When suffering, hardship, or judgment comes, these questions will be a part of the dynamic in one way or another.  In other words, pain of any kind causes us to ask really important questions, and it tests what we really believe.    It shows us who we really are, it surfaces what we believe about God, for, suffering is hard, but it is not bad.

Chapter three contains probably the most familiar verse in the book thanks to the hymn “Great is Thy Faithfulness”:

22 The steadfast love of the Lord never ceases; His mercies never come to an end; 23 they are new every morning; great is Your faithfulness.  (Lamentations 3:22–23)

Most people sing this song with a view toward a reflective gratitude for what God has done.  It is typically sung to give thanks for the Lord’s care or for his provision (“All I have needed thy hand hath provided . . .”).  But in Lamentations 3, “Great is Thy Faithfulness” is said, as Jeremiah looks at a smoldering, destroyed, and over-run city.  In other words, Jeremiah is not just reflecting in his heart; he is pushing his heart toward what is true despite what he sees with his eyes.  He is rehearsing what is true so that hope will rise.

Let us put our trust in God over and over when the circumstances of life are painful.  Hard is hard, but hard is not bad.  Why?  Because God is good.  That belief and trust matters the most when the circumstances of your life or family or city or nation might cause you to think otherwise. Even in the midst of the relentless battering of difficulty you can still “call to mind” what you know to be true about God.  

Justly, aren’t we the only ones who have hope because of JESUS,  in the midst of very difficult moments?

We need to preach to our own hearts.  That, God’s mercy never ends (vv 22-24).  Other translations render this as “lovingkindness” (NASB) as  “great love” (NIV), or “faithful love” (NLT).  In Hebrew it is Hesed, it is God’s covenant love for His people, and it is rooted in the very character of God.

Verse 23 says, “they are new every morning; great is your faithfulness.”  Jeremiah now makes it very personal and daily.  God’s faithfulness and mercy affect every single day.  Jeremiah, means that in each new day, we see evidence of God’s grace and that there is a possibility of renewal and repentance.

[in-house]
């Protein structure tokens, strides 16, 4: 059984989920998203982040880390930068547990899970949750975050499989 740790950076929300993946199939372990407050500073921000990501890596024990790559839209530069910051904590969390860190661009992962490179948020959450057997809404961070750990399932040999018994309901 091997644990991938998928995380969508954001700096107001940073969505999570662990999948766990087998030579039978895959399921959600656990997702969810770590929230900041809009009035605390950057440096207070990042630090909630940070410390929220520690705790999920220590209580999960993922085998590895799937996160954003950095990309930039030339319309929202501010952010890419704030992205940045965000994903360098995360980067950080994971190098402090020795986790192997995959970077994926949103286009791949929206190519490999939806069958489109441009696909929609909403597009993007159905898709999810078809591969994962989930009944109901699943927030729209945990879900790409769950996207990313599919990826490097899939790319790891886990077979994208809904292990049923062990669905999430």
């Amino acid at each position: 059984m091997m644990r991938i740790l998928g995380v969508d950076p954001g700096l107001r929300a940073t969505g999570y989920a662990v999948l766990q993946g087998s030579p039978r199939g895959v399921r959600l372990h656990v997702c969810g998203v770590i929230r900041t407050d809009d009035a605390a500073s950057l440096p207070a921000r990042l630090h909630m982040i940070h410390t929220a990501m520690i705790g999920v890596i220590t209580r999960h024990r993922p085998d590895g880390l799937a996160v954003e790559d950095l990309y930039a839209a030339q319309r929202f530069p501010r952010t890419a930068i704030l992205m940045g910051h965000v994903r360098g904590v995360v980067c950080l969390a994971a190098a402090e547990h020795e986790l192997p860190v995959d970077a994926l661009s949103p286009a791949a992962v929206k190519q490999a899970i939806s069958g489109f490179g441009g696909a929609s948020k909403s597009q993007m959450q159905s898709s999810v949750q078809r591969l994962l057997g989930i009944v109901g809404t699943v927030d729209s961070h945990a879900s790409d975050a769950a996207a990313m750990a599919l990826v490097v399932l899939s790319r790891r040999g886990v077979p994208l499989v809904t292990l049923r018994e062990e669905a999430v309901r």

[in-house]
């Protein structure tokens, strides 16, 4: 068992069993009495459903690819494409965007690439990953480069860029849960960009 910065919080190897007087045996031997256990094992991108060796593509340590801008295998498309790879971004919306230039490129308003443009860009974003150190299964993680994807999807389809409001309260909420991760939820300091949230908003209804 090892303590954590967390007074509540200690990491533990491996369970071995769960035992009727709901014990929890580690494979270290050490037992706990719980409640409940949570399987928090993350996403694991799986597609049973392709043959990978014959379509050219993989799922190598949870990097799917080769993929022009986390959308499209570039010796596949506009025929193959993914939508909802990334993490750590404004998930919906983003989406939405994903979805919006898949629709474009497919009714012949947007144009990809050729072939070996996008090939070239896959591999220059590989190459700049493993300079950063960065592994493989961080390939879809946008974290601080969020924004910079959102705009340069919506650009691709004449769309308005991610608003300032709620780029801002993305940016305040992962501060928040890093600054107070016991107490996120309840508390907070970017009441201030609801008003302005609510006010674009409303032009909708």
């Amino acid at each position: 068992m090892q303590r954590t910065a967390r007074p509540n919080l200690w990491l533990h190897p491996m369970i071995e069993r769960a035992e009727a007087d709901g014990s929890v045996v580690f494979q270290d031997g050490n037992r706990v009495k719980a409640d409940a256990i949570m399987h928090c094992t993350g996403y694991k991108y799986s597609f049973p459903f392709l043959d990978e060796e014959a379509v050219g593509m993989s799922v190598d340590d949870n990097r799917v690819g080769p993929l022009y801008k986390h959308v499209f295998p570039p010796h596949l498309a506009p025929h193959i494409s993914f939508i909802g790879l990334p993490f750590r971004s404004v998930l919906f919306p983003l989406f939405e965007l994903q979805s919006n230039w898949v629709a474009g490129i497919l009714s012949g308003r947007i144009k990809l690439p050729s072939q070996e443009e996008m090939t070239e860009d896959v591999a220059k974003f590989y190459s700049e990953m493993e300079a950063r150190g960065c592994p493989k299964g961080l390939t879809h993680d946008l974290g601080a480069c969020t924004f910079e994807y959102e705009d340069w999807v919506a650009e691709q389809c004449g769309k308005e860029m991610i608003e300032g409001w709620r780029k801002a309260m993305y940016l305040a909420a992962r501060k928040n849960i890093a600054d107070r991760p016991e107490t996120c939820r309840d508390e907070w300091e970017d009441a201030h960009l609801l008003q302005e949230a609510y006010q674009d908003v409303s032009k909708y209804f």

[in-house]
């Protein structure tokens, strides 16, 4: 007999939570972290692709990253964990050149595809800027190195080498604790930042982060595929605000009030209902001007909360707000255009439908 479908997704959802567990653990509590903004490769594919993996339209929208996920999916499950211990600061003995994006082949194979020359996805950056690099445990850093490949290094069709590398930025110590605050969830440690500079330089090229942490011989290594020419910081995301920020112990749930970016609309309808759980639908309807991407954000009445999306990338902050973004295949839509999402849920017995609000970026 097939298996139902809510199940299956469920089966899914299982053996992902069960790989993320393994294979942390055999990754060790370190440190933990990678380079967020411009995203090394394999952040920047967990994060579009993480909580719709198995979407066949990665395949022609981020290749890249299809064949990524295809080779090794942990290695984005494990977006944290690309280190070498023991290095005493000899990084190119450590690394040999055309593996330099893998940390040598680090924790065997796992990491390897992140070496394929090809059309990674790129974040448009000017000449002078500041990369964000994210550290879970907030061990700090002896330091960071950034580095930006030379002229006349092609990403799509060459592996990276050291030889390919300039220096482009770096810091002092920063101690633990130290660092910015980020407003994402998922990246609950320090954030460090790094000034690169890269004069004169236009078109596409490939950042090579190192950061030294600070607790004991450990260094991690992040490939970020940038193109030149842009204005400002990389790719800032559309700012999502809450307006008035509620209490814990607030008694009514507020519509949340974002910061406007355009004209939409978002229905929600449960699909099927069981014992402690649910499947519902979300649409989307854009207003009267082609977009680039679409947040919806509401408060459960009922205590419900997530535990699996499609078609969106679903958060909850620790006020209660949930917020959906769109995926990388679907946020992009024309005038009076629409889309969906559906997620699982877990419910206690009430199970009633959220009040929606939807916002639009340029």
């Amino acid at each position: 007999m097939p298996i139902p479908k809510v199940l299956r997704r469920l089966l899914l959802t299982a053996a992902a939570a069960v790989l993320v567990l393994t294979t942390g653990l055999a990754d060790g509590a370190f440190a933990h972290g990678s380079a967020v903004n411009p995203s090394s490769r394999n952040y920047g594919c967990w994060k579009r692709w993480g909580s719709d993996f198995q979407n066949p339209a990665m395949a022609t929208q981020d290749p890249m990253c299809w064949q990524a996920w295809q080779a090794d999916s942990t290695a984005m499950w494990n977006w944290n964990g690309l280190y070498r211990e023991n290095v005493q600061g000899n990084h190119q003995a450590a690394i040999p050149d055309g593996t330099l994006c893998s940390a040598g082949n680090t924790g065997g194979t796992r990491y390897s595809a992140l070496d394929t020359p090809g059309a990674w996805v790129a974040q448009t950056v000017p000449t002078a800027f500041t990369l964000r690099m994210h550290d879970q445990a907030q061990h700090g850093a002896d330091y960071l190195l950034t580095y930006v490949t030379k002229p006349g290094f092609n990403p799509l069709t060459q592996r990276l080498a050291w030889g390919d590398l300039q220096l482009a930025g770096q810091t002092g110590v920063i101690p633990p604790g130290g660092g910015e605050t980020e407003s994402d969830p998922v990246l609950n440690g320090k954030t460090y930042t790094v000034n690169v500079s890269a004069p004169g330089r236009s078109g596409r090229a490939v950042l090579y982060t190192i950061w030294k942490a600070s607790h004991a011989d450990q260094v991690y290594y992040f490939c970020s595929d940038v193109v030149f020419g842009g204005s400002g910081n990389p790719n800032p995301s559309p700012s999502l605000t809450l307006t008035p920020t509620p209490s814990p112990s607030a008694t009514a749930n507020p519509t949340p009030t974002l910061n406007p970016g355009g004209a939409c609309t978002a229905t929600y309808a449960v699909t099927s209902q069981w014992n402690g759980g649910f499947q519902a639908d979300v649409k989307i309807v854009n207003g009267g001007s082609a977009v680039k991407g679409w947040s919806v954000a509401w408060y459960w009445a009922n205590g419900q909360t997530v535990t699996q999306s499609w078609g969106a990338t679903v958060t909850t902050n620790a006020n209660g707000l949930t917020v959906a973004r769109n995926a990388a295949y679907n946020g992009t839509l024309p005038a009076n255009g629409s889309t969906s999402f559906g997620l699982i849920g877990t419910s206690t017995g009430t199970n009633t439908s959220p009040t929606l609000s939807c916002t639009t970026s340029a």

In verse 24, we get to the foundation of everything.  “The Lord is my portion . . . therefore I hope in Him”  In other words, Jeremiah is saying “The Lord is all I have” or “I’m living on God’s grace.”  Psalm 73 says it: 26 My flesh and my heart may fail, but God is the strength of my heart and my portion forever. Psalm 73:26 (ESV).

Let us must remind ourselves that God’s mercy never ceases.  “Good is the Lord to those who wait for him,” “Good it is that one should wait quietly for the salvation of the Lord,”  31 For the Lord will not cast off forever, 32 but, though he cause grief, he will have compassion according to the abundance of his steadfast love; (Lamentations 3:31–32). Everything is working out perfectly in accordance with God’s loving plan for our lives.  

Suggested prayer:

Loving Lord Jesus, we praise you because righteousness and justice are the foundations of your throne, and that steadfast love and faithfulness go before You. I thank You because Your mercies are unending and they are new every morning. Enable me Lord, to reflect Your love and compassion specially, during this pandemic season. Help me to exalt Your name in everything that I do today. In Jesus name I pray. Amen.